CM . . .
. Volume XVIII Number 1. . . .September 2, 2011
Nobody Cries at Bingo.
Saskatoon, SK: Thistledown Press, 2011.
298 pp., pbk., $15.95.
Grades 8-12 / Ages 13-17.
Review by Ann Ketcheson.
We loved our orange and brown wood paneled station wagon. It wasn't just a mode of transportation: it was a bedroom, kitchen and playground. As Mom drove down the highway, my siblings and I would hang backwards over the seats until the blood rushed into our heads. From this view the world rushed towards us upside down. Sadly, like most fun things, if you did it too long, you'd end up throwing up.
Mom gossiped with her friend or if no friend was available, Tabitha, in the front seat while we played "Not It", "Freeze Tag" and "Tickle David until he cries." The back seat was our country and we had free rein over it as long as no one awakened Mom's attention. Eventually someone would start crying (usually Celeste or David) because someone had been too mean (usually me). Then Mom's yell would invade our territory and we'd have to sit up straight and face frontward, seat belts slung over our waists. We could not fasten them; the seat belt claps had broken years before. Safety wasn't the concern, seat belts were merely indications that we had heard and would behave.
In the summertime we never knew where the station wagon would go. A trip to town might become a glorious two-week journey to northern Manitoba or just a no-thrills ten minute trip back home. We'd never know for sure until we saw which direction the hood ornament pointed. If turning left led back to the reserve, we would whisper, "right, right, right." Up front, Mom's hands would drum on the steering wheel until her internal compass pointed her in the right direction.
During the school months, road trips weren't eliminated but they were shorter and tended to be inspired more by necessity than lark. Most of these trips were of the midnight run variety and as I got older they became more complicated. It's tough to explain to your teacher why your homework isn't done, tougher still to explain why you left all your books at home and that you don't know when you'll be going home to get them. Extra points if you can explain all this without referencing your dad's alcoholism.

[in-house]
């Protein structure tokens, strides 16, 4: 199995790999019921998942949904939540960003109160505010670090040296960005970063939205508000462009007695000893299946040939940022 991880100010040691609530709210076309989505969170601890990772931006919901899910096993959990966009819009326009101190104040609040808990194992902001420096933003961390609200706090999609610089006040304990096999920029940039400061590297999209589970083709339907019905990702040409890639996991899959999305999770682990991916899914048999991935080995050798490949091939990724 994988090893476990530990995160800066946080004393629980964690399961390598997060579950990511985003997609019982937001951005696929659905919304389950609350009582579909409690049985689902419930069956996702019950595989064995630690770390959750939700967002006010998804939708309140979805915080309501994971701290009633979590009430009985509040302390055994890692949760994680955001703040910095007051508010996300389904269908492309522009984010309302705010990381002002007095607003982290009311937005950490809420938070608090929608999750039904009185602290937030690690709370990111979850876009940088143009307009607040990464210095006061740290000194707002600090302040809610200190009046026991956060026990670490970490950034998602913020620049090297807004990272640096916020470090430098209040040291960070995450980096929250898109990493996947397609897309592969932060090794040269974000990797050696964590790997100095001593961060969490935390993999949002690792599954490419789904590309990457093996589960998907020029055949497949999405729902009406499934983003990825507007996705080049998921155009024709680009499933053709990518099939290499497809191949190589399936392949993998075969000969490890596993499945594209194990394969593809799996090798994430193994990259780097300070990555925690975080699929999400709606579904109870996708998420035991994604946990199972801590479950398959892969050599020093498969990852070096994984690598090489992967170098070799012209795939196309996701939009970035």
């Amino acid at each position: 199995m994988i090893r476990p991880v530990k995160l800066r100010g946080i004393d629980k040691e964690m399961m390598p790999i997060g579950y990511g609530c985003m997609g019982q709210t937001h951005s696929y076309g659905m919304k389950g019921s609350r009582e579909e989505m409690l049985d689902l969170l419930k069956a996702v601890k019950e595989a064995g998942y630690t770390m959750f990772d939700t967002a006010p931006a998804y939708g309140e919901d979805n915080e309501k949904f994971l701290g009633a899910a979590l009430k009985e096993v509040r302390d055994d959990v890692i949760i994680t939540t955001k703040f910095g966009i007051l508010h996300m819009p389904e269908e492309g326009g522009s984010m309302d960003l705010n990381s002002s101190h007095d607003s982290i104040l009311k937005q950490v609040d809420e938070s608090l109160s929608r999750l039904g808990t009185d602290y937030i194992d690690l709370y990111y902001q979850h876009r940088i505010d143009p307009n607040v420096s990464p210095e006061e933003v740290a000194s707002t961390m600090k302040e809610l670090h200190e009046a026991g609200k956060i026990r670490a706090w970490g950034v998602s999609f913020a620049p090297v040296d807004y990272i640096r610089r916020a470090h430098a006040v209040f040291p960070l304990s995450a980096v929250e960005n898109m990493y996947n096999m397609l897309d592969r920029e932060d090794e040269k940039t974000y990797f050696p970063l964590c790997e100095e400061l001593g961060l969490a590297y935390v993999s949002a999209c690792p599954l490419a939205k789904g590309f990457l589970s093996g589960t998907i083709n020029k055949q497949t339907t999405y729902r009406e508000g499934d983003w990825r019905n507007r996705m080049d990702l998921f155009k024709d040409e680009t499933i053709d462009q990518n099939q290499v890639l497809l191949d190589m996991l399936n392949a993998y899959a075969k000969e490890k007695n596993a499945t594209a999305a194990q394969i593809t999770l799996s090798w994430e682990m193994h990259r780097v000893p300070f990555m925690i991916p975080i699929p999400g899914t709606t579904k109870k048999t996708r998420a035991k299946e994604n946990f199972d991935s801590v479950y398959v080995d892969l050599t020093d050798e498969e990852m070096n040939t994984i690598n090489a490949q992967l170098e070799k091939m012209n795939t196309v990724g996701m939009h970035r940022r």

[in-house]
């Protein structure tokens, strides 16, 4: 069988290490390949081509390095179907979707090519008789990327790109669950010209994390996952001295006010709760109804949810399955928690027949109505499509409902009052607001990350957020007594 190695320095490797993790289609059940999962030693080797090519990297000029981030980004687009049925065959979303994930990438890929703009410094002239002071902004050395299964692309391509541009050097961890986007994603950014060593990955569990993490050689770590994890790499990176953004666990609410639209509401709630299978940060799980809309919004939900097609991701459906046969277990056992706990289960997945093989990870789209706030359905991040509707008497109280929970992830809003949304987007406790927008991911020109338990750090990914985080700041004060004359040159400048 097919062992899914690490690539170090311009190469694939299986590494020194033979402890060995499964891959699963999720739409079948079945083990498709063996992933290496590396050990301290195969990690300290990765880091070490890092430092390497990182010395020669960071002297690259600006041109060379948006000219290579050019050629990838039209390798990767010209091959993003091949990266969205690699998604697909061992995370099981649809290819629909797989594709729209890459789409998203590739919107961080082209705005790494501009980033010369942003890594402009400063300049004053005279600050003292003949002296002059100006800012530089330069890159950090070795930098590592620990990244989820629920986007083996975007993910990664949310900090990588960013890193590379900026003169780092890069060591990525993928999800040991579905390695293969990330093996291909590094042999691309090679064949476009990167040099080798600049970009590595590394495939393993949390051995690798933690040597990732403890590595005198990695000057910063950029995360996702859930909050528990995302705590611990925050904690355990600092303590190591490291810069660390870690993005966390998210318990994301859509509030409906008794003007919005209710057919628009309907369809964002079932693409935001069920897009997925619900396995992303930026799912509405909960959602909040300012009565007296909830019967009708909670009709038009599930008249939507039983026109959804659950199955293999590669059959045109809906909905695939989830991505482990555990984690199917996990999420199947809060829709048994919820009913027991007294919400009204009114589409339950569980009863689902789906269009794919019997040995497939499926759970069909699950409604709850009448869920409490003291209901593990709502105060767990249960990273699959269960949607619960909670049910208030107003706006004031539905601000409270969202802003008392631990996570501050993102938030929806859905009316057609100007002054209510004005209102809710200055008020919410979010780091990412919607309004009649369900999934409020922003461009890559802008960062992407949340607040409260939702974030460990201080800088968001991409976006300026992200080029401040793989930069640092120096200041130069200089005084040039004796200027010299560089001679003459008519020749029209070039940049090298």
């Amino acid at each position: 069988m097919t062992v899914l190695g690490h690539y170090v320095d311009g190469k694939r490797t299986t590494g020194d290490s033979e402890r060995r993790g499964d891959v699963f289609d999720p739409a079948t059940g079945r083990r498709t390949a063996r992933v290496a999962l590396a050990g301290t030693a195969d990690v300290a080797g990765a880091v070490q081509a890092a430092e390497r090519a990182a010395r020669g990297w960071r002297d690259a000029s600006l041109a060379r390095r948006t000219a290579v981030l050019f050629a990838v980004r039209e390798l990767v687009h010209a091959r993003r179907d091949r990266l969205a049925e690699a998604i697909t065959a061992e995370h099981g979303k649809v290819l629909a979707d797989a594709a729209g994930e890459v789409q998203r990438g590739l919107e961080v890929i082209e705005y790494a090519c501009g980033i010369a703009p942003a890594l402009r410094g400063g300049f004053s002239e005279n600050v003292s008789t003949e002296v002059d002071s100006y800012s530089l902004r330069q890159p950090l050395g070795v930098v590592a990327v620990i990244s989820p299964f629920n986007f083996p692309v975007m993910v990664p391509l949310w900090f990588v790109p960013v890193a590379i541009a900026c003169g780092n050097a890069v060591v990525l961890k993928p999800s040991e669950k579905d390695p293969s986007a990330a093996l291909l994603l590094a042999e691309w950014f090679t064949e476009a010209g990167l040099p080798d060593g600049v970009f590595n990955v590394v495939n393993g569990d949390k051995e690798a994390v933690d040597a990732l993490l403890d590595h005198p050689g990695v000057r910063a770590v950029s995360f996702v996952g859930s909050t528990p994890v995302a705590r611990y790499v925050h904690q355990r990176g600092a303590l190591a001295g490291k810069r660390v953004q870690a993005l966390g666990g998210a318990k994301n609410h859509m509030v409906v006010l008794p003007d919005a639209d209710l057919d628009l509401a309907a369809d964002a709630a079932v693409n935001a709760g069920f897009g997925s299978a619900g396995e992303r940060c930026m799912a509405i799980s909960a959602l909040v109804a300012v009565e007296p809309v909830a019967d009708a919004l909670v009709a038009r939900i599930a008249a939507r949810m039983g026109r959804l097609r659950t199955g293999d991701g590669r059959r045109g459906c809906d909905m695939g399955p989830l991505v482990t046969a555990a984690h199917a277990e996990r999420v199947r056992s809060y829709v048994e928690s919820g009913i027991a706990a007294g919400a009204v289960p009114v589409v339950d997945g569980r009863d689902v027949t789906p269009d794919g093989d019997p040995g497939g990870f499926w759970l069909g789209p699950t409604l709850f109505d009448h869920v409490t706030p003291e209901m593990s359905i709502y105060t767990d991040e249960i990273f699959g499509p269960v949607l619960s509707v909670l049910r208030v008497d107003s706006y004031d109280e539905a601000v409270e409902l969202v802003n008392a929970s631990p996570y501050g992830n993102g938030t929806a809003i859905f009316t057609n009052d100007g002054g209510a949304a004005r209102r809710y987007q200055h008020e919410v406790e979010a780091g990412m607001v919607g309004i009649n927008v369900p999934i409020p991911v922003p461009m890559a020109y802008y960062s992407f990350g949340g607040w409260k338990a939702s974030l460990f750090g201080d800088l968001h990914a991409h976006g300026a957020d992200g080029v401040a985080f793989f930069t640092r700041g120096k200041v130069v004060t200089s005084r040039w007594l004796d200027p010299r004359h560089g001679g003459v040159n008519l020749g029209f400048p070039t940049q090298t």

Dawn, as narrator, gives her readers a personal view of what growing up on the Okanese First Nation was like. We meet her friends and extended family and watch as she deals with typical teen issues, such as siblings, school, dating and learning to drive. The book begins when Dawn is a kindergarten student, and, by the end, she has just finished her first year of law school.
Dumont paints a picture which goes beyond many cultural stereotypes. She talks about drinking and bingo and the toughness needed to deal with bullying by the other natives and also by her white peers. Readers see reserves both in Manitoba and Saskatchewan from the native point of view. There is a sense of how distanced these are, both literally and figuratively, from non-natives; yet, at the same time Dumont reveals how close-knit many families are, and she shows her readers that, despite cultural differences, natives and whites are really quite similar. Dawn has the same dreams, problems and aspirations as any other teenage girl.
Dumont's book is something between a novel and a memoir since the author was born and raised on the Okanese First Nation in Saskatchewan. As in any novel, each chapter adds to readers' understanding of the main characters, and yet each chapter can stand on its own as a short essay. Readers will appreciate Dumont's dry sense of humour throughout since Dumont undoubtedly 'tells it like it is' but always with her own brand of somewhat impertinent humour.
In a classroom or book club setting, Nobody Cries at Bingo would be an excellent springboard for a discussion about a wide variety of native issues and what can be done to promote understanding between natives and non-natives. Dumont's book approaches the issues in a manner which is both straightforward and humorous and perhaps suggests this is a good way for all of us to begin such a conversation.
Ann Ketcheson, who lives in Ottawa, ON, is a retired teacher-librarian and high school teacher of English and French.
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